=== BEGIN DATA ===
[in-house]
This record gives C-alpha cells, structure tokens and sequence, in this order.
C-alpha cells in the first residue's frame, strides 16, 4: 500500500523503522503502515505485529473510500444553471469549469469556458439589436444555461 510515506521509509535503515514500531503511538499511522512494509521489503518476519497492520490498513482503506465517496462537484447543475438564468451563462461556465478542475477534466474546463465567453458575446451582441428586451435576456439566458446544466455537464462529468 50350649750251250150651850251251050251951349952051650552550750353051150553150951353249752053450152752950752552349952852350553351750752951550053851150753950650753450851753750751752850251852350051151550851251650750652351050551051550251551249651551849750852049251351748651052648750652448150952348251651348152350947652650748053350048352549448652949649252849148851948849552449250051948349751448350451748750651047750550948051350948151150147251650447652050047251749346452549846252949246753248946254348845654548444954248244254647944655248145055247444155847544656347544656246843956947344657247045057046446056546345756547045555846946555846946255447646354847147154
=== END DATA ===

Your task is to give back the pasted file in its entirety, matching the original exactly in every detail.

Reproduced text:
[in-house]
This record gives C-alpha cells, structure tokens and sequence, in this order.
C-alpha cells in the first residue's frame, strides 16, 4: 500500500523503522503502515505485529473510500444553471469549469469556458439589436444555461 510515506521509509535503515514500531503511538499511522512494509521489503518476519497492520490498513482503506465517496462537484447543475438564468451563462461556465478542475477534466474546463465567453458575446451582441428586451435576456439566458446544466455537464462529468 50350649750251250150651850251251050251951349952051650552550750353051150553150951353249752053450152752950752552349952852350553351750752951550053851150753950650753450851753750751752850251852350051151550851251650750652351050551051550251551249651551849750852049251351748651052648750652448150952348251651348152350947652650748053350048352549448652949649252849148851948849552449250051948349751448350451748750651047750550948051350948151150147251650447652050047251749346452549846252949246753248946254348845654548444954248244254647944655248145055247444155847544656347544656246843956947344657247045057046446056546345756547045555846946555846946255447646354847147154